Hundreds of LGBTQ+ community groups attended the march from Hyde Park Corner to Whitehall Palace earlier.
Revellers wearing face paint, glitter, jewels and sequins joined the celebrations as Pride returned for the first time since the Covid-19 pandemic.
The event, hailed as the most inclusive in history, included performances from Ava Max and Emeli Sande.
The parade paid homage to the original 1972 march, organised by the Gay Liberation Front (GLF), and saw revellers pass significant sites from the UK's LGBTQ+ movement.
Floats lined Park Lane ahead of the main march through the capital, which was led by GLF activists holding placards reading "I was there in 1972".
In Trafalgar Square, Dame Kelly Holmes told the crowd she would "never live behind that curtain again" after coming out as gay last month.
"For 34 years I have never been able to say those words until two weeks ago, due to the fear of judgement and retribution that was instilled in me since the age of 18 because the laws in the military and being in the public eye," the Olympic champion said.
At the front of the parade, the star of Netflix coming-of-age drama Heartstopper, Joe Locke, said it was an honour to be celebrating "being queer when the world might not be so accepting".
Padraigin Ni Raghillig, who rode her Harley-Davidson at the front of the Pride parade as president of Dykes on Bikes London, said it felt "fantastic" to be back after two years.
And Kevin, from Uganda, said he was "so, so, so happy" to come to Pride in London.
"I'm proud to be a gay man," he said.
By Lauren Moss, LGBT and identity correspondent, at the parade
In 2022 Pride is most definitely a party.
People were dancing in the street, throwing sweets, blowing whistles and having a great time.
An enormous rainbow flag billowed out behind the Gay Liberation Front, who organised the first protest in 1972.
There's no doubt that it's worlds away from what it was when it started with a few hundred people risking arrest for kissing each other in the street.
They're followed by thousands of people who want to make their voices heard at the place where Pride was born 50 years ago.
Mohammed Nazir, 24, from Bangladesh, from campaign group Rainbows Across Borders, said he wanted to dedicate this year's pride to those who were still forced to hide their sexuality.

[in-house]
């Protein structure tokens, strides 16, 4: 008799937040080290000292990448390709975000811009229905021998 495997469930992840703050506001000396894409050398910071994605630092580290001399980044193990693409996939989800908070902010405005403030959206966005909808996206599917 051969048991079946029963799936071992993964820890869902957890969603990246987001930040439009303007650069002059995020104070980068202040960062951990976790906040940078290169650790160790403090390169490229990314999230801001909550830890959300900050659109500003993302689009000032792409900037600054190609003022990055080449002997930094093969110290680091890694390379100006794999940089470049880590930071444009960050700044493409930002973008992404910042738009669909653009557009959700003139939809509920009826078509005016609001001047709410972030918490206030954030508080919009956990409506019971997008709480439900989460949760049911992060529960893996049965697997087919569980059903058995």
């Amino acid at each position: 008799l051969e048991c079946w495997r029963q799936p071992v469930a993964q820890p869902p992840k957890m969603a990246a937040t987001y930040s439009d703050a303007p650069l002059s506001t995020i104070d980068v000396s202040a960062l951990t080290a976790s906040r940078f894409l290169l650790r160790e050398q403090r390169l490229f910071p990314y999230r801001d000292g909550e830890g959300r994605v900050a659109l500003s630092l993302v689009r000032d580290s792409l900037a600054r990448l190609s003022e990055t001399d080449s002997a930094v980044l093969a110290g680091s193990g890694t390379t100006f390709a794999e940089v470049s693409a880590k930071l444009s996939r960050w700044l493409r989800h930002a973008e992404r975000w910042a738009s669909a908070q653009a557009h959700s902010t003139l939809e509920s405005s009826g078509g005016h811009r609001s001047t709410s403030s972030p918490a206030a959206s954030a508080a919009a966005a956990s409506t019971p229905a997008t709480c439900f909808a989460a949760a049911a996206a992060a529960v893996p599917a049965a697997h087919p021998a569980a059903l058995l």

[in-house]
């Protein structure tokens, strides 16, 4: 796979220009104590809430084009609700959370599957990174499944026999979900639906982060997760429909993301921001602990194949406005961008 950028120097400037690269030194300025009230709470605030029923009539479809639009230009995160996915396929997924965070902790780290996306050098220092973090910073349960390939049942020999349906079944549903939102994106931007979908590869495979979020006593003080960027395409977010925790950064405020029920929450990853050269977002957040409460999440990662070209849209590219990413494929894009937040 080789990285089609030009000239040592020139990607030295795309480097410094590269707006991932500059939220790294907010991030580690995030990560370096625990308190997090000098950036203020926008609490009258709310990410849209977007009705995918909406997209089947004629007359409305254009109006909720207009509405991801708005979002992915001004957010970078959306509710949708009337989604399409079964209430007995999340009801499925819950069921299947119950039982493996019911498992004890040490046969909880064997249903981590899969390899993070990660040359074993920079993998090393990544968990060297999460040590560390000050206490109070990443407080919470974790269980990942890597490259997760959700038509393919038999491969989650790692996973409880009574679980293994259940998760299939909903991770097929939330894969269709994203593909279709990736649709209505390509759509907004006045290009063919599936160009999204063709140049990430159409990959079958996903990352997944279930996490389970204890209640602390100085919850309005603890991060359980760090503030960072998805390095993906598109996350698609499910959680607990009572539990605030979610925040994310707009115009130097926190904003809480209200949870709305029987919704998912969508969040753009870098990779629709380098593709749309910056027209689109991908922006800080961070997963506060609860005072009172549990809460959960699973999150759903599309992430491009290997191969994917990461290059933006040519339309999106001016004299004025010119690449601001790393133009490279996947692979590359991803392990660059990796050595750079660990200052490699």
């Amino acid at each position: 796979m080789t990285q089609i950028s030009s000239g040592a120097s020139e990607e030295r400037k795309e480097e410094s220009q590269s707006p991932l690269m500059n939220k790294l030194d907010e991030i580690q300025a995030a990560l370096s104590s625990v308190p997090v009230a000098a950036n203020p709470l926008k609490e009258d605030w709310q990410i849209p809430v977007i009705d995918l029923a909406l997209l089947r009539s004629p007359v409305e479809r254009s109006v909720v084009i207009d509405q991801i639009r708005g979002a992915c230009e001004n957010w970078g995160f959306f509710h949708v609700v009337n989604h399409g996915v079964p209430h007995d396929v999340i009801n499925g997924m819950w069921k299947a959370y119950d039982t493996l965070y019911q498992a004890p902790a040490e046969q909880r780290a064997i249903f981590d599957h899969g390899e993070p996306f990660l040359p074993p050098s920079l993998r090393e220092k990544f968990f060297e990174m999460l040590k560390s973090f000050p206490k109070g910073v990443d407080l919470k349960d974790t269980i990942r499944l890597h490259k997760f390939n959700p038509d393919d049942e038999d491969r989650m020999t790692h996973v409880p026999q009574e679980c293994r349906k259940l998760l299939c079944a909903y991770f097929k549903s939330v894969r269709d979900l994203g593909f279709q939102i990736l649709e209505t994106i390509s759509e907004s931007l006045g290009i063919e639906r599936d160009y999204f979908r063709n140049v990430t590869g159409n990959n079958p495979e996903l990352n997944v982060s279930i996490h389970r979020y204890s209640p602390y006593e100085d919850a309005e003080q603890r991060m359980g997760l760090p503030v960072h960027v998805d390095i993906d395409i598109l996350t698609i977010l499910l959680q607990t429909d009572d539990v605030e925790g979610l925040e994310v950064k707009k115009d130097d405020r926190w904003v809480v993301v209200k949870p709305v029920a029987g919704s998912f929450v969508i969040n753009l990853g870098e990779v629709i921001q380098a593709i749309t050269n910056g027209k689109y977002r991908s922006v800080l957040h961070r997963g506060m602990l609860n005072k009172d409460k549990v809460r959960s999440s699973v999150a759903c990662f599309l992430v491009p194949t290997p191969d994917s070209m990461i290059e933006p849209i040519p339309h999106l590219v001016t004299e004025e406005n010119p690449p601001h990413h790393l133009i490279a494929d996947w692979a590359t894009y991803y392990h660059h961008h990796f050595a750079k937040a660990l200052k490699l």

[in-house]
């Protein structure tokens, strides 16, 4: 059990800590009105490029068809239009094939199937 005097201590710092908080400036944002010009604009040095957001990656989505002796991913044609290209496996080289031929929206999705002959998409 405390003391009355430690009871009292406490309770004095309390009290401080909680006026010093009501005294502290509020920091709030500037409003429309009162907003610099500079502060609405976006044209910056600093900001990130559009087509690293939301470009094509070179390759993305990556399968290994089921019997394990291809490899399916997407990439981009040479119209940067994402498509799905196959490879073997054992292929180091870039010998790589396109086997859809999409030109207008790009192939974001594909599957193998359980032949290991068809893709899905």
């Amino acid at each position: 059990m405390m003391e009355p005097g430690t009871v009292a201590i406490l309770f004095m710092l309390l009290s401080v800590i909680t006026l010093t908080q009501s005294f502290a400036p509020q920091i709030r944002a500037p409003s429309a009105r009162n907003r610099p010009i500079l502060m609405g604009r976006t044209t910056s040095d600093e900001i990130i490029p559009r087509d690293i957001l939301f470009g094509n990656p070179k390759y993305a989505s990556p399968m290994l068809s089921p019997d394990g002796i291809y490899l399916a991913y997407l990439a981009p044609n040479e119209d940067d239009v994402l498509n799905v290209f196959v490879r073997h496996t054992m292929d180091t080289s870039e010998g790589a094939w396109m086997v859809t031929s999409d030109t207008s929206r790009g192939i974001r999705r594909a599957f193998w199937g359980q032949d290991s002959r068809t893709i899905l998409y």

"Pride is about self-affirmation, dignity and equality. It is a way to meet some other LGBTQ people," he said.
"Pride is a movement where we're still fighting for our rights."
The Mayor of London Sadiq Khan said there was still a "danger" to the LGBTQ+ community.
"We saw this time last week an attack in Oslo just hours before that parade, where two people lost their lives and more than 20 were injured," the Labour mayor said.
"We're marching today for an open, inclusive accepting world. We're marching today for those in Oslo, for those who haven't made the progress we've made."
Uniformed officers from the Metropolitan Police did not join this year's parade, as they have done in past events, after organisers asked them not to take part.
Organisers said it reflected the "very real concerns" of the LGBTQ+ community - in particular over the force's handling of four murders of gay men by serial killer Stephen Port.
The force acknowledged concerns from the LGBTQ+ community in the wake of inquests which concluded police failings "probably" contributed to the deaths of the young men.
It wasn't just London that marked Pride on Saturday.
People in Shetland held their first Pride festival, the most northerly celebration of its kind in the UK,complete with burlesque dancers, a samba band and people dressed as Vikings.
Clacton, in Essex, also celebrated its first Pride event, after organiser Cheryl Pipersaid she never thought Pride would reach the town.
Vikings dressed up for Shetland's Pride, while drag queens travelled by ferry from Aberdeen to be there
Sam Kantor, Tami Page-Langley and Gray Adams-Hall arranged the first Clacton Pride